Clive Myrie shares emotional toll of broadcasting

Broadcaster Clive Myrie has shared the emotional impact of his work and prominence as a public figure during an interview on BBC Radio 4’s Desert Island Discs.

“It feels as if the pain of others, the regrets, the longing, the sadness affects me more,” Myrie explained, adding: “I haven’t got used to it, that’s the thing”.

The award-winning news anchor also spoke about the impact the Windrush scandal has had on him and his family.

Myrie, who is co-presenting the BBC’s election night coverage with Laura Kuenssberg, said he feels an adrenaline buzz in what he describes as “being on the frontline of what is means to be British”.

He hopes the election coverage will cater to audiences beyond “political geeks”. “I want people to be able to tune in, and get a sense of where this country is going,” Myrie added.

Listen to the full episode on BBC Sounds.

Asked about his experiences as a foreign correspondent in war zones, Myrie said “you tend to find the best of humanity, and the worst of humanity”. The difference in narratives made telling stories from conflict zones “fascinating”, he added.

Referring to his many broadcasting roles – as the host of the BBC’s Mastermind and travel programmes about Italy and the Caribbean – the 59-year-old said he believes the more people know about him, the more likely audiences are to trust him and the BBC.

Myrie spoke to host Lauren Laverne about the importance of role models like Sir Trevor McDonald, who inspired him to become a journalist. But he emphasised that he wanted to be a journalist “who just happens to be black” – rather than a journalist who solely covers stories about black communities.

“I didn’t want my colour to define who I am, and the BBC understood that.”

Clive Myrie and Laura Kuenssberg pictured alongside BBC election brandingClive Myrie and Laura Kuenssberg pictured alongside BBC election branding

Clive Myrie will anchor the BBC’s election coverage in July alongside Laura Kuenssberg [BBC]

He is one of seven children to Jamaican parents. Born in Farnworth, near Bolton, Myrie said his family’s front room held strong memories of Jamaica and the Caribbean, where his parents and older siblings were born.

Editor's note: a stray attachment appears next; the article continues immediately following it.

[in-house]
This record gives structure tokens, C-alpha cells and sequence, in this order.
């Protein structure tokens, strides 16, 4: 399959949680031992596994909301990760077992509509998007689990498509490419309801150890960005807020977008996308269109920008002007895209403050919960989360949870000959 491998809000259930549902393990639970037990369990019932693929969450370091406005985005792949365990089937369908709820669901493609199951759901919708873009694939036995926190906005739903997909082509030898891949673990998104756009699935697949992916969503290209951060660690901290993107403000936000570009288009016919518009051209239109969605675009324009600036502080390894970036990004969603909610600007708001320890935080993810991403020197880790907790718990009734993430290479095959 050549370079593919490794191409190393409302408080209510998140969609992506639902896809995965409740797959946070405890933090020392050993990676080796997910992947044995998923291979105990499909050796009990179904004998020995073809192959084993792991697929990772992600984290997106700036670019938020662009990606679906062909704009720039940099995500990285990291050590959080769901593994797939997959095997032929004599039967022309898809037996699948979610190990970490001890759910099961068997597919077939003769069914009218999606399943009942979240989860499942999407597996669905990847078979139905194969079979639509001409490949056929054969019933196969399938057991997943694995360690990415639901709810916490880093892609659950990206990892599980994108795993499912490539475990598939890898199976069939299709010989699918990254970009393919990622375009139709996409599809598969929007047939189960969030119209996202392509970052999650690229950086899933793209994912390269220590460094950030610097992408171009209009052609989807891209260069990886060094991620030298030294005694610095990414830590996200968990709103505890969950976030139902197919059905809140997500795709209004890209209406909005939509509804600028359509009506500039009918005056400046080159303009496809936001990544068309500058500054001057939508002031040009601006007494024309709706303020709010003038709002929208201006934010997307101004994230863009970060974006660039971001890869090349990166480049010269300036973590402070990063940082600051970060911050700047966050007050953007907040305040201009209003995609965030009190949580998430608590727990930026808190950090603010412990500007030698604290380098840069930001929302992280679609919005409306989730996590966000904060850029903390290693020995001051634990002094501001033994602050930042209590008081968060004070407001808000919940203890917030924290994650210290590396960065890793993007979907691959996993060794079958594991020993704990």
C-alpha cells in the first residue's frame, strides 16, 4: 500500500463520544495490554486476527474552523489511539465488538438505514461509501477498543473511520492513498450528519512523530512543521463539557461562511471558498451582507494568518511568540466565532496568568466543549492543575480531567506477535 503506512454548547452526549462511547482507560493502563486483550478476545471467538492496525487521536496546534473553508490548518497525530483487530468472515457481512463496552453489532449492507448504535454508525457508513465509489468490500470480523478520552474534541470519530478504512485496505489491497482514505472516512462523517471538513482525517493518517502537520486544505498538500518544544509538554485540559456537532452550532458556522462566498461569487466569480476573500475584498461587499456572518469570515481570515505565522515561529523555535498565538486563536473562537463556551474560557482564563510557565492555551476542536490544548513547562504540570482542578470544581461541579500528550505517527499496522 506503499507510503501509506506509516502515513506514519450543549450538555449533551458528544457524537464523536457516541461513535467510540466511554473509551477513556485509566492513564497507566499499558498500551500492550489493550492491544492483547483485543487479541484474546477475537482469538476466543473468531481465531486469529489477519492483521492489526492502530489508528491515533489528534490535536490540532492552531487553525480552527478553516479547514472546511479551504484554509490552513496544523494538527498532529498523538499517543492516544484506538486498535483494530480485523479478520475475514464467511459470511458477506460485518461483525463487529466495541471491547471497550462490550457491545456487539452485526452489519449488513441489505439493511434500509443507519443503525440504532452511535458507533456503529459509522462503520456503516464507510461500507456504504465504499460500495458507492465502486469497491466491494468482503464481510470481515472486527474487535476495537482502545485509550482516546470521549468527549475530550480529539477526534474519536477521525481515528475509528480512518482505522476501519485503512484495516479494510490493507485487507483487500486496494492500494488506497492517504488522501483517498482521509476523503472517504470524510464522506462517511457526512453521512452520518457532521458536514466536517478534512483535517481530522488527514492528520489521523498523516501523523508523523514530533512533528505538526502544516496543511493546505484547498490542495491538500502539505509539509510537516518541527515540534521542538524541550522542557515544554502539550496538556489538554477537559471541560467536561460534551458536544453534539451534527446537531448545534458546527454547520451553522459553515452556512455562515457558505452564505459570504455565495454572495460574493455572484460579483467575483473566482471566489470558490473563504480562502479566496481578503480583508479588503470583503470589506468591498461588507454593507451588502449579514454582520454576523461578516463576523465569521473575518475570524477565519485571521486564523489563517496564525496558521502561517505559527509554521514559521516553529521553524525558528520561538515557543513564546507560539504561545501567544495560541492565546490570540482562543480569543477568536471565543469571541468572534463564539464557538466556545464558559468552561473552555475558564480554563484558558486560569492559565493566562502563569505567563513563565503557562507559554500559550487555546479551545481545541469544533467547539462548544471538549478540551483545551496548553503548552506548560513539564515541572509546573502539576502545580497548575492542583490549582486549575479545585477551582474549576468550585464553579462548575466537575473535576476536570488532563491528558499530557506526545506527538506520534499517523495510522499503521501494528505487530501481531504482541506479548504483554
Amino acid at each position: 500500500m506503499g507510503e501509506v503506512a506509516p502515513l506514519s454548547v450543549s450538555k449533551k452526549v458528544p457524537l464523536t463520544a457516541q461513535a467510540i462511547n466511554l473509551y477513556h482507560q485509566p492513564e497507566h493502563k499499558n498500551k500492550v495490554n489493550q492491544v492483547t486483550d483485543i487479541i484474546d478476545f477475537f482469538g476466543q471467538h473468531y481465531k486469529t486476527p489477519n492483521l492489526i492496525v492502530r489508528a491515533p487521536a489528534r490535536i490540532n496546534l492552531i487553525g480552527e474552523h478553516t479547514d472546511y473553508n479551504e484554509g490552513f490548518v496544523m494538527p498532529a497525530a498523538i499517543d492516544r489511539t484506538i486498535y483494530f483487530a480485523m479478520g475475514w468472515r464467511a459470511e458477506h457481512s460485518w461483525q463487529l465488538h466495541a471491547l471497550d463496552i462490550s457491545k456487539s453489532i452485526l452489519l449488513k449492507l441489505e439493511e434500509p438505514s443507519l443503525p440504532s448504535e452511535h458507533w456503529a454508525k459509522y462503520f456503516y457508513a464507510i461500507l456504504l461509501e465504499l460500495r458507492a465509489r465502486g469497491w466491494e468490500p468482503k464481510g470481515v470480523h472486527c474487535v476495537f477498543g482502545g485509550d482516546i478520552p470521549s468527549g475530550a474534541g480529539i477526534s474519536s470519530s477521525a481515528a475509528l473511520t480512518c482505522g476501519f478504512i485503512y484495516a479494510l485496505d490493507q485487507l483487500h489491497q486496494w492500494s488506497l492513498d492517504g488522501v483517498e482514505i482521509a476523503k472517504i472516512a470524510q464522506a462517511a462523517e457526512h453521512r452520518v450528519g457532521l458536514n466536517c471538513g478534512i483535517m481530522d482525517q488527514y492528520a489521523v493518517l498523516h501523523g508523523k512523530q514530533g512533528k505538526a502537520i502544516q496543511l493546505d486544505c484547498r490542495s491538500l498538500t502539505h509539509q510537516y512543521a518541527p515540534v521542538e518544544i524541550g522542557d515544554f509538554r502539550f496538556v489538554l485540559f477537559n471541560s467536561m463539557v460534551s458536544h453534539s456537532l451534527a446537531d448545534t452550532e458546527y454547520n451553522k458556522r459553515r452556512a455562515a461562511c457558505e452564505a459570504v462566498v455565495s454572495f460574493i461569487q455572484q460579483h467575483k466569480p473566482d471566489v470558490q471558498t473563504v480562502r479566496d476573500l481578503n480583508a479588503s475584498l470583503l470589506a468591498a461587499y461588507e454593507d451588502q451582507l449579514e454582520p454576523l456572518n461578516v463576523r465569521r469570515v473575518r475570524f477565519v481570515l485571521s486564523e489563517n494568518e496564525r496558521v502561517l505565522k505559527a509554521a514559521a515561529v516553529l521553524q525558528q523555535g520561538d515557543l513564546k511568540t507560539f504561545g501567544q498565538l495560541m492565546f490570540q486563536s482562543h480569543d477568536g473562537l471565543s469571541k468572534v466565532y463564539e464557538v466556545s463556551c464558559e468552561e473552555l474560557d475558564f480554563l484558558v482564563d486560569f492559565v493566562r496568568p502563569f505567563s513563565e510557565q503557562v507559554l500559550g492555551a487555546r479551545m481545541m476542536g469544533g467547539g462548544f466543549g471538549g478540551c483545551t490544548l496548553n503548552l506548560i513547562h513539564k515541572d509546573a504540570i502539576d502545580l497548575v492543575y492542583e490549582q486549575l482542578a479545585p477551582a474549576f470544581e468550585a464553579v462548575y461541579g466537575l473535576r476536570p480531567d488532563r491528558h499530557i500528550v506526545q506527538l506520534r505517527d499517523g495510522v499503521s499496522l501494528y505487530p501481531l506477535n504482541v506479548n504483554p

Asked about the impact of the Windrush Scandal on his own family, Myrie shared an emotional account.

The scandal emerged in 2018, when hundreds of Commonwealth citizens part of the Windrush generation had been wrongly detained, deported and denied legal rights.

British citizens, mainly from the Caribbean, were denied access to healthcare and benefits and threatened with deportation despite having the right to live in the UK.

His brother Lionel “now has the right to remain here”, he said. But in an emotional exchange, Myrie said his other brother, Peter, died from prostate cancer before the situation was sorted.

“There are still people who haven’t received their compensation. It’s just very, very sad.”

Myrie anchors the BBC’s News at Six and Ten news programmes, presenting to millions of people across the UK daily.

But despite the glamour of holding such a prominent role, the broadcaster also spoke about the darker side of being such a prominent public figure. He told Desert Island Discs that he has received death threats, and “cards in the post with gorillas on”.

“One chap issued death threats, and he was tracked down and prosecuted, and his death threats involved talking about the kind of bullet that he’d use in the gun to kill me and this kind of stuff,” Myrie said.

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